Indian Defence Minister Rajnath Singh said Sunday the country will no longer compromise on its ” national pride” and that the country was not ‘weak’ anymore, as its border tensions with China continue to rise.
Singh, while addressing a virtual rally in occupied Kashmir, stated that the Indian government will not keep the parliament or anyone in the dark about the ongoing standoff with China, assuring that details of the evolving situation will be shared at an appropriate time.
“I want to assure that we will not compromise with national pride under any circumstance. India is no longer a weak India. Our strength in national security has risen. But this strength is not meant to frighten anyone but to secure our country,” Singh was quoted by the TV channel.
The BJP leader claimed that China wants to resolve its dispute with India through talks, and that the Indian government also held a similar view.
“This is also our effort to defuse the tussle between India and China through military and diplomatic level talks,” he said, noting that the two countries are engaged in military-level dialogue.
According to an Indian media report, tensions between India and China have been mounting owing to a border dispute in the eastern Ladakh region. Armies of both countries have moved heavy weaponry and equipment to their base camps near the disputed territory.
Indian military sources have been quoted in the Indian media saying China has been pushing in artillery, infantry combat vehicles and heavy military equipment in its rear bases near the Line of Actual Control or LAC in eastern Ladakh.
The report had stated that the Indian Army is doing the same and deploying additional troops along with heavy machinery at the border.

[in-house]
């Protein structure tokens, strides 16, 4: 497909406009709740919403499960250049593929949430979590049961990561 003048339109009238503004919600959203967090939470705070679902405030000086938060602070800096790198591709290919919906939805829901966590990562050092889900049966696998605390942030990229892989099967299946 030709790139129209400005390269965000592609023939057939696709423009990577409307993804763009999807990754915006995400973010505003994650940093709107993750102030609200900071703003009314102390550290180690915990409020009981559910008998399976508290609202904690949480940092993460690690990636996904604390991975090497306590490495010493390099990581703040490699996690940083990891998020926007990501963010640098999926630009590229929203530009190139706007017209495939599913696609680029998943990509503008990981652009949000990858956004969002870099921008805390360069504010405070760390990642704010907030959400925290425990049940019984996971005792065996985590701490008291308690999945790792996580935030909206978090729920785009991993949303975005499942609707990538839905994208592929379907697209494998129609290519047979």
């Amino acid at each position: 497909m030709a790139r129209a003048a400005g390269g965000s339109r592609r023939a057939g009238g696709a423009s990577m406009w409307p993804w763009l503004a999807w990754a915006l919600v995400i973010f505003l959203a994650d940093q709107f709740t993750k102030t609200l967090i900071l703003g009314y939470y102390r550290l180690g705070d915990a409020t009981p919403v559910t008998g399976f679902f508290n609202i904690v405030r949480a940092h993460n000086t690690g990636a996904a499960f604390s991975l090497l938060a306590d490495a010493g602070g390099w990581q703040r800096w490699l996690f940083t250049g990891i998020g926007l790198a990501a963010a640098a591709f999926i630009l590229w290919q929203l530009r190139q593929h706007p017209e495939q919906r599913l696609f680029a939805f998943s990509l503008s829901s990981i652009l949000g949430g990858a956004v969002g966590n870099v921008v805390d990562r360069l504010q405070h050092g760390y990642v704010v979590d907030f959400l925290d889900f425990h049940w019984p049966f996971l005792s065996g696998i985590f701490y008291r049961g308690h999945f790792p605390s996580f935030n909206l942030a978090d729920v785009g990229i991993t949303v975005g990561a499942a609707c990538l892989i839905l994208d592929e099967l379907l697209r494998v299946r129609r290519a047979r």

India claims Chinese troops aggravated tensions by moving into the Pangong Tso and Galwan Valley areas earlier this month. India said the Chinese Army has bolstered its presence in Demchok and Daulat Beg Oldie areas as well where disputes are known to take place between the two sides.
On May 6, the troops from both sides clashed and hurled stones at each other. There have been long-running border tensions between the nuclear-armed neighbours, with a bitter war fought over India´s northeastern-most state of Arunachal Pradesh in 1962.
“Aggressive behaviour by the two sides resulted in minor injuries to troops. It was stone-throwing and arguments that ended in a fistfight,” Indian Army Eastern Command spokesman Mandeep Hooda had told on May 10.
he “stand-off” at Naku La sector near the 15,000-feet (4,572-metre) Nathu La crossing in the northeastern state of Sikkim — which borders Bhutan, Nepal and China — was later resolved after “dialogue and interaction” at a local level, Hooda had revealed.
“Temporary and short duration face-offs between border-guarding troops do occur as boundaries are not resolved,” he had said.
Some 150 soldiers were involved in the face-off, the Press Trust of India had reported.